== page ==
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Panoramic Photography

lens film camera cameras

The term panoramic photograph defines pictures that include a large horizontal angle of view. It is not normally associated with photographs made with conventional cameras and wide-angle lenses unless the image is cropped at the top and bottom to increase the width-to-height aspect ratio. Many single-use or other film cameras have a panoramic setting that creates a mask at the film plane to create such a ratio.

Panoramic photographs can be produced in various ways. In the era of color slide film and slide projectors, sophisticated multiple-camera systems created separate pictures that were projected side by side, resulting in a large composite image with a wide angle of view. Another panoramic system makes use of an anamorphic lens usually associated with a motion-picture camera that compresses the horizontal dimension of the scene with another anamorphic lens on the projector. The second lens re-establishes the image on the screen with a small height and large width. This is commonly called wide-screen because it requires a screen that has a greater width than required for conventional motion pictures.

Still photographers have also made panoramic photographs by panning the camera, in this case to produce a set of overlapping images that were combined into a single composite image, but this was a difficult and time-consuming process before digital photography. Panoramic photographs in the late 1980s and into the 1990s were made with panoramic cameras. A panoramic camera is a camera that is able to make a photograph with an aspect ratio greater than 1:3. Many cameras classified as panoramic cameras are simply conventional cameras fitted with a rectilinear wide-angle lens and an internal mask, which may indeed be the camera body itself. Typically these cameras do not exceed a horizontal angle of view much greater than 100 degrees. Their distinct advantage is their simplicity of operation.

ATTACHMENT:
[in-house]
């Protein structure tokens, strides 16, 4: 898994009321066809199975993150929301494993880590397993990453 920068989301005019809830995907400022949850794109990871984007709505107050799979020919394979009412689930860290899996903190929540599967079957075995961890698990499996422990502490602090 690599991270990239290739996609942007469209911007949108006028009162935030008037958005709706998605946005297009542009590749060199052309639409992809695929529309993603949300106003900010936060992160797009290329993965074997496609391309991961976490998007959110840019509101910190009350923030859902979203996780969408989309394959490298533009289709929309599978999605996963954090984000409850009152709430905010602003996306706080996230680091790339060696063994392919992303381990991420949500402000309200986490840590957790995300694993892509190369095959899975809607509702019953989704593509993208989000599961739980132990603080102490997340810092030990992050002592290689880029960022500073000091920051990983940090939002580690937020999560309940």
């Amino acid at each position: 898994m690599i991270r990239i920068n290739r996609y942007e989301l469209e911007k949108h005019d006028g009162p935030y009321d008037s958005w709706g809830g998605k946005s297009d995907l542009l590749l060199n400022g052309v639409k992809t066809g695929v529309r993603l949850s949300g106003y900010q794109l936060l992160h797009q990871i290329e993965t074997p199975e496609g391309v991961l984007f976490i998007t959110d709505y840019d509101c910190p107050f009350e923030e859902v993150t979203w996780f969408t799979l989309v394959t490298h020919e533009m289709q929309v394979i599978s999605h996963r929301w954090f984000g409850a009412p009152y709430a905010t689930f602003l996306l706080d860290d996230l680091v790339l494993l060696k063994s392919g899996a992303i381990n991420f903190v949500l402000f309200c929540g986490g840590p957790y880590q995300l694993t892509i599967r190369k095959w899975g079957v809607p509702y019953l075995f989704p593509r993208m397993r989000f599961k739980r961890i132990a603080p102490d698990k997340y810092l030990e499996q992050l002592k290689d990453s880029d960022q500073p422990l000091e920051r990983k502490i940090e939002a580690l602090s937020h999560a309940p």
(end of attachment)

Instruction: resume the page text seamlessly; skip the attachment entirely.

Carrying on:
On the other hand, to include greater angles of view, there are special cameras that expose scenes sequentially and are able to cover horizontal angles from about 150 to close to 360 degrees on stationary film, to over 360 degrees when the film is moved.

In each of these designs, the lens will scan the scene from side to side and expose film by projecting the image through a narrow slit in front of the film.

There were many variations of this theme. The first camera of this type was characterized by the very successful Panorama cameras manufactured by Eastman Kodak and, more recently, by the Widelux company. In these cameras, which have a limited angle of view, the film is held in a circular arc whose radius is the focal length of the lens. The lens is attached to a shaft whose axis runs through the rear nodal point of the taking lens. The lens is connected to the camera using a flexible light-tight baffle. During exposure the lens pivots about its rear nodal point, scanning the horizon from side to side while the image-forming light passes onto the film by way of a funnel-shaped fan with a slit near the film surface.